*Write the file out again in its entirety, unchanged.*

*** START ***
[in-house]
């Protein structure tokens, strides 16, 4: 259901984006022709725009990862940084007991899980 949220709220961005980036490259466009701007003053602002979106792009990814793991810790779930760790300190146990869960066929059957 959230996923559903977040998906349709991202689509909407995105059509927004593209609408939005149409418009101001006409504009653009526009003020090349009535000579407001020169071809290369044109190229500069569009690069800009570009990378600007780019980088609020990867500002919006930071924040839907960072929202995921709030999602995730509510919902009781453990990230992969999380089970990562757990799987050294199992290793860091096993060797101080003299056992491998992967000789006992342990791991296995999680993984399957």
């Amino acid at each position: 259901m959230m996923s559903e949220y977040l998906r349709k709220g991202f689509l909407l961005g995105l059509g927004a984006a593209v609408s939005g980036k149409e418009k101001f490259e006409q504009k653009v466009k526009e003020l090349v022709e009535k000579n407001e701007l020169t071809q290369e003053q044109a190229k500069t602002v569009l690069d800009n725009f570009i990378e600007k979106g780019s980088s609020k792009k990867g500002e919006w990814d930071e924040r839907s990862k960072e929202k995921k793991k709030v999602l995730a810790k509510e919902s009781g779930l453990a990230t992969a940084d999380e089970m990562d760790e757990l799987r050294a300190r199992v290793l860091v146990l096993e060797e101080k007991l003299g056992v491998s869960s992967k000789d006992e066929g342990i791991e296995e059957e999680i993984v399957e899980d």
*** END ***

[in-house]
């Protein structure tokens, strides 16, 4: 259901984006022709725009990862940084007991899980 949220709220961005980036490259466009701007003053602002979106792009990814793991810790779930760790300190146990869960066929059957 959230996923559903977040998906349709991202689509909407995105059509927004593209609408939005149409418009101001006409504009653009526009003020090349009535000579407001020169071809290369044109190229500069569009690069800009570009990378600007780019980088609020990867500002919006930071924040839907960072929202995921709030999602995730509510919902009781453990990230992969999380089970990562757990799987050294199992290793860091096993060797101080003299056992491998992967000789006992342990791991296995999680993984399957």
């Amino acid at each position: 259901m959230m996923s559903e949220y977040l998906r349709k709220g991202f689509l909407l961005g995105l059509g927004a984006a593209v609408s939005g980036k149409e418009k101001f490259e006409q504009k653009v466009k526009e003020l090349v022709e009535k000579n407001e701007l020169t071809q290369e003053q044109a190229k500069t602002v569009l690069d800009n725009f570009i990378e600007k979106g780019s980088s609020k792009k990867g500002e919006w990814d930071e924040r839907s990862k960072e929202k995921k793991k709030v999602l995730a810790k509510e919902s009781g779930l453990a990230t992969a940084d999380e089970m990562d760790e757990l799987r050294a300190r199992v290793l860091v146990l096993e060797e101080k007991l003299g056992v491998s869960s992967k000789d006992e066929g342990i791991e296995e059957e999680i993984v399957e899980d």